The victory came as Texas Tech finished with the top three individuals and an individual championship for the fifth-straight year.
What does 30 years of dominance look like? It wears red and black.
The Texas Tech University Meat Judging Team, housed within the Department of Animal & Food Sciences in the College of Agricultural Sciences & Natural Resources, capped the 2019 competitive season by capturing the program's 14th national championship on Sunday at the American Meat Science Association International Meat Judging Contest in Dakota City, Nebraska.
Texas Tech, dubbed this spring by Sports Illustrated as "the Alabama football of the meat judging world," has won at least one championship in each of the last four decades, beginning with its first crown in 1989. Texas Tech also has won a national championship every 10 years since that first one, claiming crowns in 1999, 2009 and now 2019.
The Challenge Trophy will now end this decade in Lubbock, its sixth stay in the Hub City in the last 10 years.
"The thing that makes this team special is how they have continued to overcome adversity," said Mark Miller, coach of the Meat Judging Team and the San Antonio Stock Show and Rodeo Distinguished Chair in Meat Sciences. "They kept striving to be excellent even when they weren't winning. When the team stopped focusing on winning and started focusing on each other, humbled themselves and had faith is when they were able to win."
Texas Tech cruised to victory, outlasting second-place Kansas State University by more than 60 points, 4,192 to 4,131. Texas A&M University finished third with 4,112 points followed by Oklahoma State University (4,069) and Colorado State University (3,996) rounding out the top five.
Coming off a win the previous weekend at the Cargill High Plains contest in Friona, Texas Tech's latest national title was fueled by a dominating overall performance, capturing first place in six of the eight categories and finishing with the top three overall individual performances and four in the top 10.
Texas Tech captured first in overall beef (2,133 points), beef grading (1,020), beef judging (1,113), pork judging (1,139), specifications (388) and reasons (885) while finishing third in total placing (1,899).
Angelo State University, a part of the Texas Tech University System, finished eighth with 3,875 points.
"I am very proud of this Meat Judging Team and their championship," said Michael Orth, chairman of the Department of Animal & Food Sciences. "This was a fitting ending to a great year which also included the article in Sports Illustrated, Meat Science Quiz Bowl championship and International Meat Judging Championship. Great coaches, students and alumni support lead to moments like these."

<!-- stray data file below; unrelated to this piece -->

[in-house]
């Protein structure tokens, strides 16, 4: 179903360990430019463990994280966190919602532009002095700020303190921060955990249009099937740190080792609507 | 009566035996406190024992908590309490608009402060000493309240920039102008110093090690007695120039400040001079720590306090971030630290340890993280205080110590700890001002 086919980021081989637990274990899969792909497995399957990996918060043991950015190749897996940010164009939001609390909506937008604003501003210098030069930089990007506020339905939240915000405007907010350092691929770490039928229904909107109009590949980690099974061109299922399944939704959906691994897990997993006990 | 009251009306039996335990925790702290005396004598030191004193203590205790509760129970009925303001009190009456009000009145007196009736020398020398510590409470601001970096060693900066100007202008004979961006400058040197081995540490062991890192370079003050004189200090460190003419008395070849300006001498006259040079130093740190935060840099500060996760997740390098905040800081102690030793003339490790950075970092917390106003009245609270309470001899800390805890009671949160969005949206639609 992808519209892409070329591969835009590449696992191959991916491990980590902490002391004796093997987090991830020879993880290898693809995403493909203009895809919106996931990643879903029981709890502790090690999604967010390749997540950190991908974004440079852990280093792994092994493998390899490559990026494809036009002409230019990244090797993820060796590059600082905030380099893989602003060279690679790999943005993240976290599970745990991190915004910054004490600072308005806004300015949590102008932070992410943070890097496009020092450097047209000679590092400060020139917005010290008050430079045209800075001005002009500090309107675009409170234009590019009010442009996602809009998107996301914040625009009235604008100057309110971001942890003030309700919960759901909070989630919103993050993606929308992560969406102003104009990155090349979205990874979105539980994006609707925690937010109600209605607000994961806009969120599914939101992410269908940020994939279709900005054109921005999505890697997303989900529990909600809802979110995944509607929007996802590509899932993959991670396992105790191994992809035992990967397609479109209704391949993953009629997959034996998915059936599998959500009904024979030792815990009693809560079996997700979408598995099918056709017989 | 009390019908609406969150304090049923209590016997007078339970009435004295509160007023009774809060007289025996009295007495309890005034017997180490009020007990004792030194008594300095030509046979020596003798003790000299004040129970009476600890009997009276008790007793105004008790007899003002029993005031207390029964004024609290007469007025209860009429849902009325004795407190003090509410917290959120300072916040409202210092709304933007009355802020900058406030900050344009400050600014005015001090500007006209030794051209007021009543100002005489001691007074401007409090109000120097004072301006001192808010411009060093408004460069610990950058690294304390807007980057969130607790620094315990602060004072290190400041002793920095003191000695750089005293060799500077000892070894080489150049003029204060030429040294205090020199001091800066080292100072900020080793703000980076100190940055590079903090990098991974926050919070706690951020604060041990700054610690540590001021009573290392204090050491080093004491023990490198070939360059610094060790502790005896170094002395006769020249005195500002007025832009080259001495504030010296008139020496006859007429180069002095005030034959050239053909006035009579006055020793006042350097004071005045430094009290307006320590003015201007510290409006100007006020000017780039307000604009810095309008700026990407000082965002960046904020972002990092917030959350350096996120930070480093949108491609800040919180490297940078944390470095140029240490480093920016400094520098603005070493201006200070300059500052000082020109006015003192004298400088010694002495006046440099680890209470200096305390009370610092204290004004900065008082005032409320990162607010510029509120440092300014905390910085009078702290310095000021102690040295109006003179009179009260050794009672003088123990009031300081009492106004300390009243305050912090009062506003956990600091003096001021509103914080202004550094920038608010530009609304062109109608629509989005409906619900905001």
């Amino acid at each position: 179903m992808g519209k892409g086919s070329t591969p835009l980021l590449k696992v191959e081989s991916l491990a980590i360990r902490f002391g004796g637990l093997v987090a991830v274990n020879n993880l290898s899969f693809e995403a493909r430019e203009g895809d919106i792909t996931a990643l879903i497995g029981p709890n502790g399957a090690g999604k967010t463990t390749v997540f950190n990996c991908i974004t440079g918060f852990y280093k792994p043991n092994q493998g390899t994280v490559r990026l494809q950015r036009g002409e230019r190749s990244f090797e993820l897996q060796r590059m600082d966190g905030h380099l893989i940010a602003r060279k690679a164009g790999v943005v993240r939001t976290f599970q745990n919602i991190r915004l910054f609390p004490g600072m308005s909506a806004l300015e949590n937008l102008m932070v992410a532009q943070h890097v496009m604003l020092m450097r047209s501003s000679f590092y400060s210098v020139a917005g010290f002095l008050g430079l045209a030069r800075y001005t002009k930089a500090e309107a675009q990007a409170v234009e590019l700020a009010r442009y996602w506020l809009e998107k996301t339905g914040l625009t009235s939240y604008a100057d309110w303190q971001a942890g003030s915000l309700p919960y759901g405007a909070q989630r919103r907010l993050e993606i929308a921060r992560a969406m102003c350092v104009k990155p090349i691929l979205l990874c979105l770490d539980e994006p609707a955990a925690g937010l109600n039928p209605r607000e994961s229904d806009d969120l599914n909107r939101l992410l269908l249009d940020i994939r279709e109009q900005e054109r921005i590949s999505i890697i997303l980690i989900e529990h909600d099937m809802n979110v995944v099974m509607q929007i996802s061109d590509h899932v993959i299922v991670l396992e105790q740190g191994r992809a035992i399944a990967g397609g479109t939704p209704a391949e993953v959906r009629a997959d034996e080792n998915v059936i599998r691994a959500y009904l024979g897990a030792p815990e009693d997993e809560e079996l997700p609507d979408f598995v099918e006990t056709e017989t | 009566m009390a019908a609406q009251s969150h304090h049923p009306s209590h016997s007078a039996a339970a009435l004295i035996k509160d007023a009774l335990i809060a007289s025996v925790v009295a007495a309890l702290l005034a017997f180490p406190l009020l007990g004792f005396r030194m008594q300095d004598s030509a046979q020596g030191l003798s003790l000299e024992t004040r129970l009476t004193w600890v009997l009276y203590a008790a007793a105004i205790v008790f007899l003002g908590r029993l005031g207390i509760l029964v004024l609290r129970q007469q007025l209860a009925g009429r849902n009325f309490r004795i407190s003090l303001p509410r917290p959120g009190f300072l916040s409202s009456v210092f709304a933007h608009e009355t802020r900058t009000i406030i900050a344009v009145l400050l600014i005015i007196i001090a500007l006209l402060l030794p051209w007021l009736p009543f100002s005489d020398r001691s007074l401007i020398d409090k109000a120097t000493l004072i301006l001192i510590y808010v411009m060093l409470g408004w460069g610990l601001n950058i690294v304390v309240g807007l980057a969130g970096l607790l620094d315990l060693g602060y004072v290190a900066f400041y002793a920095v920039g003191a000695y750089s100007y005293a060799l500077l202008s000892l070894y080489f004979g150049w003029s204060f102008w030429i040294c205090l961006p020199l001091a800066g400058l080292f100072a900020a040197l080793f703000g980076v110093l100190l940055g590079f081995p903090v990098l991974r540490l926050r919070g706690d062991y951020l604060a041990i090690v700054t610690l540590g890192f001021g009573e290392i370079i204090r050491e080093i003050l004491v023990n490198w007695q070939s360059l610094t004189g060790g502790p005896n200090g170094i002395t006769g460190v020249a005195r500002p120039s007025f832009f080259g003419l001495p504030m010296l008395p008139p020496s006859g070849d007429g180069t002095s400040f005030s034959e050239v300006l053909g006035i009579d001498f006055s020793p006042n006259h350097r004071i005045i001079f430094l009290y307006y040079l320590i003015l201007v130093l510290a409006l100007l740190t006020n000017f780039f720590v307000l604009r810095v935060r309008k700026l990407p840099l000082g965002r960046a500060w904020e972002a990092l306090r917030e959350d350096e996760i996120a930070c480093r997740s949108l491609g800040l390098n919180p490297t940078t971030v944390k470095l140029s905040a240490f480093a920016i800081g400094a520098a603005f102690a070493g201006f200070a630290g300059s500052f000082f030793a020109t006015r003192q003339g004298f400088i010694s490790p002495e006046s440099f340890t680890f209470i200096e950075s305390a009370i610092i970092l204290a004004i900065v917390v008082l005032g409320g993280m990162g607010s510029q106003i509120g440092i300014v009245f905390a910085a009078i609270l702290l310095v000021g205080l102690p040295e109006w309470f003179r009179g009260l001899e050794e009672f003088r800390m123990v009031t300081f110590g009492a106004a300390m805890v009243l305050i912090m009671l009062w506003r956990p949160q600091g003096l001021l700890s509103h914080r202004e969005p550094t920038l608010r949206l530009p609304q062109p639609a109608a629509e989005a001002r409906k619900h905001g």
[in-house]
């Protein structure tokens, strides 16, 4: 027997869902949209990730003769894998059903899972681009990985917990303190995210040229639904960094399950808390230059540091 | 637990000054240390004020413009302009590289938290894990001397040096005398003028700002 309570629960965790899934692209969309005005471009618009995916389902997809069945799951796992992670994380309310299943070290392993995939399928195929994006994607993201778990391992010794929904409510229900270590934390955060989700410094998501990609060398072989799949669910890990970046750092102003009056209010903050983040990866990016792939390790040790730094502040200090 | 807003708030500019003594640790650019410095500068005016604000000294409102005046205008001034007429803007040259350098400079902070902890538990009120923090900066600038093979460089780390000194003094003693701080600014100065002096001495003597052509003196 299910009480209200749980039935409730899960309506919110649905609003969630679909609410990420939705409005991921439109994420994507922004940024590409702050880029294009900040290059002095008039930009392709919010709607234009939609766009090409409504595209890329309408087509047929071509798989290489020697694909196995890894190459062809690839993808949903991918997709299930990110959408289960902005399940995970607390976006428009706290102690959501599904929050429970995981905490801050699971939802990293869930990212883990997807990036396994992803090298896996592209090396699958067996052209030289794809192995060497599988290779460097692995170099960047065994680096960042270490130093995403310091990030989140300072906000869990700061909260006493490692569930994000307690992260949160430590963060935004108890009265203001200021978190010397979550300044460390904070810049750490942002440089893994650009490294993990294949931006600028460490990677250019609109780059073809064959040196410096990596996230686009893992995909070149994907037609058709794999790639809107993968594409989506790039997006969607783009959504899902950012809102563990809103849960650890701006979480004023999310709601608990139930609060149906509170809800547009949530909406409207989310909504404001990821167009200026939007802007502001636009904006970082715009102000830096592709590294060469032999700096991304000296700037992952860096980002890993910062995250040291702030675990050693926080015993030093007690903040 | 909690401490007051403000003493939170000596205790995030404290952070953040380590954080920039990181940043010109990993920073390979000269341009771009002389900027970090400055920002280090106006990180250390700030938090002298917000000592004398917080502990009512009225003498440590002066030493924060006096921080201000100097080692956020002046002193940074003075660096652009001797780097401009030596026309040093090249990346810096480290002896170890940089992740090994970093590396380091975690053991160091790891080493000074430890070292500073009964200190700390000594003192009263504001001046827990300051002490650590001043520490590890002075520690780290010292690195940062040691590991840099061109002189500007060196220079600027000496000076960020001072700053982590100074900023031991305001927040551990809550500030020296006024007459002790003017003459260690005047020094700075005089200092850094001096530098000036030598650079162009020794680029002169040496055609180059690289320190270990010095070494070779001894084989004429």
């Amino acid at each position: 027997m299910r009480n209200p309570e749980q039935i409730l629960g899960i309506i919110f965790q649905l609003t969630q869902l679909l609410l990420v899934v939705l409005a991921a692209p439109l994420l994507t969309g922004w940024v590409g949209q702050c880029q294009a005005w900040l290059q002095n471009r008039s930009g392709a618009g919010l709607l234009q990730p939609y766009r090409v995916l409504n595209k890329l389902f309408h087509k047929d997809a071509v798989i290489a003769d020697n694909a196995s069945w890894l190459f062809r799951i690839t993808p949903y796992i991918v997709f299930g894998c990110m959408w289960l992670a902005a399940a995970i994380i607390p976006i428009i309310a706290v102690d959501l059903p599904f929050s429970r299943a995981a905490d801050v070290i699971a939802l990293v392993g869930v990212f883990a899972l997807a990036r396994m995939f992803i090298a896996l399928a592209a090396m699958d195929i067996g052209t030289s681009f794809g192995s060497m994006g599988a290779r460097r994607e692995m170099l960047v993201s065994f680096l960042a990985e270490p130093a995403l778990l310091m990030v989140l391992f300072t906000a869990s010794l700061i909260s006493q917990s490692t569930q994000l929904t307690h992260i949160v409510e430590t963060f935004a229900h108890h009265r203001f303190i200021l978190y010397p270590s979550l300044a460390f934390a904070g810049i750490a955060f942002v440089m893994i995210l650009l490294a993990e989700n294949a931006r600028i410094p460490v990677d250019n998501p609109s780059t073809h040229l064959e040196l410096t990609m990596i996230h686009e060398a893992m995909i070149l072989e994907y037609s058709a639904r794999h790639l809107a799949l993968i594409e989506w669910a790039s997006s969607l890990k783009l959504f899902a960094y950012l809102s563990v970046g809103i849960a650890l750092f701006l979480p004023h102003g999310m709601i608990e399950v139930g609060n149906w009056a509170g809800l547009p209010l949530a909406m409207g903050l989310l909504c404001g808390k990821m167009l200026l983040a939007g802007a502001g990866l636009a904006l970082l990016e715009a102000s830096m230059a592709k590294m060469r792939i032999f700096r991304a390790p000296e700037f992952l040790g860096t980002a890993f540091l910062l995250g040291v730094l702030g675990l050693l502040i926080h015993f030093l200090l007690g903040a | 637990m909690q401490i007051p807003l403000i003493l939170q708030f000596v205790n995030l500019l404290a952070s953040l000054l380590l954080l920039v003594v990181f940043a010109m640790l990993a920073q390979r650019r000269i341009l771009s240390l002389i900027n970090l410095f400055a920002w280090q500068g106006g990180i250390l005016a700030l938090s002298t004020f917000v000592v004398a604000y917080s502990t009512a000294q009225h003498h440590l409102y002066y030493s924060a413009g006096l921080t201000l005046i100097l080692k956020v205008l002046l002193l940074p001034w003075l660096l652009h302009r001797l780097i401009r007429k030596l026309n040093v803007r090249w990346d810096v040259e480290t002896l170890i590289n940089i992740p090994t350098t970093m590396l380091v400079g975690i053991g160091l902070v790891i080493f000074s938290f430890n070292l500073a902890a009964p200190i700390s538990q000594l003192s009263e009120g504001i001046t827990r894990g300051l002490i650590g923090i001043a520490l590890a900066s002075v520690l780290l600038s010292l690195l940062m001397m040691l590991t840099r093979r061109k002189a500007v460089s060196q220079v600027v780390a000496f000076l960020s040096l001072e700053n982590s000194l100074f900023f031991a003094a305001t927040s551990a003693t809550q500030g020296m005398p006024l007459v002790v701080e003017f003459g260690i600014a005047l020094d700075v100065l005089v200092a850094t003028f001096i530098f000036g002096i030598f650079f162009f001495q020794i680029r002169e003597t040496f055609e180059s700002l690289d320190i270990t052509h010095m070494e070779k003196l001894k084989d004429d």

Texas Tech also continued its tradition of dominating individual performances. A Texas Tech competitor has now captured the individual national crown for five straight years, and 2019 marks the third time in five years Texas Tech has had the top two individual finishers.
This year, Texas Tech went one step further by claiming the top three spots, led by Sherri Halstead. The native of Aztec, New Mexico, finished first overall with 1,063 points. She placed in the top 10 in seven of the eight judging categories and took the top spot in overall beef (551 points), beef judging (292) and pork judging (289) while finishing second in beef grading (259) and third in reasons (225).
Close on her heels was Britt Dixon, a native of Roswell, New Mexico who finished second with 1,050 points. Dixon finished in the top 10 in five categories, led by second-place finishes in lamb judging (145) and specifications (100) and a fourth-place finish in reasons (224).
Rounding out Texas Tech's top three was Slaton native Grant Kitten with 1,048 points. Kitten finished first in specifications (100 points), third in overall beef (531) and fourth in beef grading (225) while placing in the top 10 in five categories overall.
Taylor Schertz, a native of Krum, finished Texas Tech's top 10 contingent with her 10th-place finish with 1,031 points. She finished first in beef grading with 260 points and fifth in overall beef with 530 points.
In the Alternate Division, Texas Tech was just as dominant with nine of the top 10 individual honors. Zain Wade, a native of Heber City, Utah, captured the alternate individual title with 845 points.
"Once again, our Meat Judging Team illustrates not only its dominance in the competitive judging arena but also the incredible effort these students put in to have a quality educational experience," said William F. Brown, dean of the College of Agricultural Sciences & Natural Resources. "Mark Miller's guidance in getting these students to achieve at the highest level makes our Meat Judging Team second to none, and Michael Orth's dedication to the success of our judging teams overall. make the Department of Animal & Food Sciences the envy of the rest of the country."
Other members of the Meat Judging Team are:
Anna Carlock from Joshua
Wilse Corliss from Estancia, New Mexico
Nicole Cox from Hutto
Denise Guevara from Garden City, Kansas
Maleea Harper from Amherst
Jacie Henefey from D'Hanis
Newt Koemel from Albany
Greg Matocha from La Grange
Conner McKinzie from Stephenville
Anna Scott from Hazlehurst, Georgia
Keith Shoemake from Spring Branch
Tanner Thompson from Florence
Ty Largent from Redding, California
Paige Williams from Austin
Coaches for this year's team are graduate students Tommy Fletcher and Cole Perkins, along with Miller.